Academic journal article
By Kedian, Kathleen M.
William and Mary Law Review , Vol. 40, No. 4
I'm nothing but a trial judge in one federal court.... I don't run the universe, and I have nothing to do with international affairs.(1)
Consider the above quote from a federal district court judge in light of the following: In the early 1990s, members of an Algerian fundamentalist group brutally raped and tortured several Algerian women in Algeria.(2) In addition, the group butchered and summarily executed friends and family members of the women in Algeria.(3) When the Algerian military government banned the fundamentalist group, one of the group's members fled to the United States, sought political asylum, and conducted business on behalf of the group from Washington, D.C.(4) The Algerian women then brought suit against the group in the United States District Court for the District of Columbia, alleging that the actions taken against them, their friends, and their family members in Algeria constituted violations of international law.(5)
Despite the fact that the alleged events described above took place in Algeria, concerned only Algerian citizens, and involved a claim of a violation of international law, a United States district court had jurisdiction over the case under the Alien Tort Claims Act (ATCA).(6) provides: "The district courts shall have original jurisdiction of any civil [tort] action by an alien ... committed in violation of the law of nations or a treaty of the United States."(7) Rather than claiming a violation of a treaty to which the United States was a party, the Algerian women based their ATCA claim on a violation of the "law of nations.(8)
Ascertaining whether a violation of the "law of nations" has occurred involves delving into the territory of "customary international law,"(9) a growing body of law that includes norms that emerge when "conduct, or the conscious abstention from certain conduct, of states ... becomes in some measure a part of [the] international legal order."(10) Determining the scope of customary international law is often difficult. Although the Restatement (Third) of the Foreign Relations Law of the United States(11) ("Restatement") and a few federal court cases(12) provide clarification and reinforce the authority of customary international law in U.S. courts, ambiguities remain. The Restatement itself acknowledges some of this uncertainty: "No definition of customary law has received universal agreement.... Each element in attempted definitions has raised difficulties. There have been philosophical debates about the very basis of the definition: how can practice build law?"(13)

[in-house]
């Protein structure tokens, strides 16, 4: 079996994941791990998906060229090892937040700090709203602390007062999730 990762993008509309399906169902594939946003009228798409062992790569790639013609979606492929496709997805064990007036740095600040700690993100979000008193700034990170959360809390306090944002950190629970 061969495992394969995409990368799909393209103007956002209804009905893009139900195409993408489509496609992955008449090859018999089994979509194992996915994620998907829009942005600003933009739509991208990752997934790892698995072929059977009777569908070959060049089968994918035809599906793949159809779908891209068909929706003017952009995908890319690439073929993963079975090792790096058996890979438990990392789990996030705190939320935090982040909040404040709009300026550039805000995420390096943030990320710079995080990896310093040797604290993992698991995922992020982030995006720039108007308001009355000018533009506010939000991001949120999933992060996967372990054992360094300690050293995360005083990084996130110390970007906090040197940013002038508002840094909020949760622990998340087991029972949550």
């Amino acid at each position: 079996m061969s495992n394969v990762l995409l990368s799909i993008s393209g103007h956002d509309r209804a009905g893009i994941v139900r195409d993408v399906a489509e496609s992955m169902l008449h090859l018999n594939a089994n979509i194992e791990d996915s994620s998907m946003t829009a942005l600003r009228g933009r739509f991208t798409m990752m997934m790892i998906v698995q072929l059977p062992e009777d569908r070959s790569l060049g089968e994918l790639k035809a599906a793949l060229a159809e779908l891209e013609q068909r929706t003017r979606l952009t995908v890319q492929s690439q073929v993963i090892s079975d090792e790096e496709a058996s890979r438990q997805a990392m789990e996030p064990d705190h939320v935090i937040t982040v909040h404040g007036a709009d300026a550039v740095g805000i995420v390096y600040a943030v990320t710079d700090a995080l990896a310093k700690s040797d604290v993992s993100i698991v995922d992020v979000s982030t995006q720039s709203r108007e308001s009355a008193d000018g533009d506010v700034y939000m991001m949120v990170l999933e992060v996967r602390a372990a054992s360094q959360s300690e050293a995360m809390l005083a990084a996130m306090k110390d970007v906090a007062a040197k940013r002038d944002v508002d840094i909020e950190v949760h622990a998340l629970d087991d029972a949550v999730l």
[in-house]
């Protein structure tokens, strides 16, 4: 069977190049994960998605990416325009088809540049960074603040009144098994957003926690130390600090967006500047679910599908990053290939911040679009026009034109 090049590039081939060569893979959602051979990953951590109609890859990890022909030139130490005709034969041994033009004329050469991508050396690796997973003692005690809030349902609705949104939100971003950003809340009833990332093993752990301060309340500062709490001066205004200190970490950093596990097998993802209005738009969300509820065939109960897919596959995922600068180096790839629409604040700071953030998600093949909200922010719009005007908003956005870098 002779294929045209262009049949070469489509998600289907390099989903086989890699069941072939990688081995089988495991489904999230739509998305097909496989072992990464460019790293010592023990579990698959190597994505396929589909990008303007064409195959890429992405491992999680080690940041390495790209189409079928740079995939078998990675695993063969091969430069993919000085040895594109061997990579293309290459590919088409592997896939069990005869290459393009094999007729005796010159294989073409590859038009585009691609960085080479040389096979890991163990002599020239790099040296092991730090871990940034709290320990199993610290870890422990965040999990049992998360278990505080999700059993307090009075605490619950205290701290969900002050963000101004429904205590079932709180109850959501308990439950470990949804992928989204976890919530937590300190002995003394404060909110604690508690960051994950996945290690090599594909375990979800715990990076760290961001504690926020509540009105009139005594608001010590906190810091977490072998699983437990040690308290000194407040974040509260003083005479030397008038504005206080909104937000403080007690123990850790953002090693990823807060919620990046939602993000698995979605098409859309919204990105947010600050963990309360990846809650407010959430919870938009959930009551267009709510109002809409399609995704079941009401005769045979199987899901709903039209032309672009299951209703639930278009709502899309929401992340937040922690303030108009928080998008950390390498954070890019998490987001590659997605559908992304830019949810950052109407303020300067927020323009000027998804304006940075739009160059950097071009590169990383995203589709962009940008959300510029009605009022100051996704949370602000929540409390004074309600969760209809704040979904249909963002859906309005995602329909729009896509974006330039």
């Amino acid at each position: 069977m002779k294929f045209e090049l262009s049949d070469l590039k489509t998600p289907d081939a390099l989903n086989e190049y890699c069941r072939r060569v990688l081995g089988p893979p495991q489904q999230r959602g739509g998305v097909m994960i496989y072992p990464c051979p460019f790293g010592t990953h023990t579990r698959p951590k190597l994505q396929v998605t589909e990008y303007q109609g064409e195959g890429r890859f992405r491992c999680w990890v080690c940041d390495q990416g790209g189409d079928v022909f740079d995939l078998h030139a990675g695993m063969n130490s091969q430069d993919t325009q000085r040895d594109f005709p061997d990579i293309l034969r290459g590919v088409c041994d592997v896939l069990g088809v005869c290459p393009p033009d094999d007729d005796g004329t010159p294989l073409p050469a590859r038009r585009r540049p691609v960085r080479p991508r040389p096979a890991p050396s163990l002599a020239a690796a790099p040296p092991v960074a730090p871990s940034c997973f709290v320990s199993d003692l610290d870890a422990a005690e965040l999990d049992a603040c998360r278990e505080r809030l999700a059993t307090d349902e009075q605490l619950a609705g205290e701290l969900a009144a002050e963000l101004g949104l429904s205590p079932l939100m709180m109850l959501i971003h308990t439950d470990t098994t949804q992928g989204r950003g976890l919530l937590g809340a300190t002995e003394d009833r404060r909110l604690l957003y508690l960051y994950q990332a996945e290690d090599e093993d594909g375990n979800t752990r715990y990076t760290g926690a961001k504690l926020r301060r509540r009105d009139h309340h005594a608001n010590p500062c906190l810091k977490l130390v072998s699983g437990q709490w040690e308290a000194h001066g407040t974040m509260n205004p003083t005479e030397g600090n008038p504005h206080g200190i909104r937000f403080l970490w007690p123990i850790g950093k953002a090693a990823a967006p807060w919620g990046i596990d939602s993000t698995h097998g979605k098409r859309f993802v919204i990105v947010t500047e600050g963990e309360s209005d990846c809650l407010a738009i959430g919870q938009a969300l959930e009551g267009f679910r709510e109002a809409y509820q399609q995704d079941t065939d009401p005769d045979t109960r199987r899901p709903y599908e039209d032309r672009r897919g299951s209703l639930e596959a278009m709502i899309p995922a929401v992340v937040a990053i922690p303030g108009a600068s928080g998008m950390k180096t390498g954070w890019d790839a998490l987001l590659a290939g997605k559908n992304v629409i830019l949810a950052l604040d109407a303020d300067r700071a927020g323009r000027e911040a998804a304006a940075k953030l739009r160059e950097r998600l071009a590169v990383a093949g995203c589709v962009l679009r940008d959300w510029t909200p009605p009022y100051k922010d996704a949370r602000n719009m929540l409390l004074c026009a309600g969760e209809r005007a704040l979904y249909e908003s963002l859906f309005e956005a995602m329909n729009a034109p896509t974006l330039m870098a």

The ambiguities inherent in defining and using customary international law have sparked heated debates regarding its use, particularly in international human rights claims in domestic courts.(14) On one side of the debate are those who maintain that U.S. courts have a responsibility to enforce and uphold international law, and should continue to do so even when deciding a claim requires the courts to make difficult customary international law findings.(15) On the other side are critics who argue that the ambiguities of customary international law are too great, that U.S. courts lack the authority to "find" customary international law, and that letting them do so offends federalism and separation of powers principles.(16) For example, some critics assert that customary international law is unenforceable in U.S. courts without an explicit congressional authorization.(17) An increase in the number of international human rights cases reaching federal courts,(18) and the recent trend toward loosening the requirements of and decreasing the time necessary for establishing customary norms,(19) have intensified the customary international law debate and imposed urgency on the need to resolve it.
Almost a century ago, in The Paquete Habana,(20) the Supreme Court acknowledged that "[i]nternational law is part of our law, and must be ascertained and administered by the courts of justice of appropriate jurisdiction. …